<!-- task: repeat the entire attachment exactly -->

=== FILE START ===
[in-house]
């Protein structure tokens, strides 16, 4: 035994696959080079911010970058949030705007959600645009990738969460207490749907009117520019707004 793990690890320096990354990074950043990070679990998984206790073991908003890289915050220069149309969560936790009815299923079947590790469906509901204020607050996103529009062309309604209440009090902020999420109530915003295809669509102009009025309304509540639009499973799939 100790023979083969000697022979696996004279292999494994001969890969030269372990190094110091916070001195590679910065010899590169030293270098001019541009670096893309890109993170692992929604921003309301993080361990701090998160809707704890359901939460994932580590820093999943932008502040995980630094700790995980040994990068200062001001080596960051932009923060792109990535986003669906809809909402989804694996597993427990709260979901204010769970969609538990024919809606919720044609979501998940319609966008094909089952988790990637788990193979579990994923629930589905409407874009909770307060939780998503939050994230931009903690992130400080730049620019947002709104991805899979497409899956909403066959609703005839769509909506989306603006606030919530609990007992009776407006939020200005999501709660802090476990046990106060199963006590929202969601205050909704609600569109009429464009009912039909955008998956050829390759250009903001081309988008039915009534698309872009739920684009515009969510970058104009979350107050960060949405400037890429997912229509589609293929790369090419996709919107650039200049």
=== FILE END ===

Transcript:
[in-house]
């Protein structure tokens, strides 16, 4: 035994696959080079911010970058949030705007959600645009990738969460207490749907009117520019707004 793990690890320096990354990074950043990070679990998984206790073991908003890289915050220069149309969560936790009815299923079947590790469906509901204020607050996103529009062309309604209440009090902020999420109530915003295809669509102009009025309304509540639009499973799939 100790023979083969000697022979696996004279292999494994001969890969030269372990190094110091916070001195590679910065010899590169030293270098001019541009670096893309890109993170692992929604921003309301993080361990701090998160809707704890359901939460994932580590820093999943932008502040995980630094700790995980040994990068200062001001080596960051932009923060792109990535986003669906809809909402989804694996597993427990709260979901204010769970969609538990024919809606919720044609979501998940319609966008094909089952988790990637788990193979579990994923629930589905409407874009909770307060939780998503939050994230931009903690992130400080730049620019947002709104991805899979497409899956909403066959609703005839769509909506989306603006606030919530609990007992009776407006939020200005999501709660802090476990046990106060199963006590929202969601205050909704609600569109009429464009009912039909955008998956050829390759250009903001081309988008039915009534698309872009739920684009515009969510970058104009979350107050960060949405400037890429997912229509589609293929790369090419996709919107650039200049």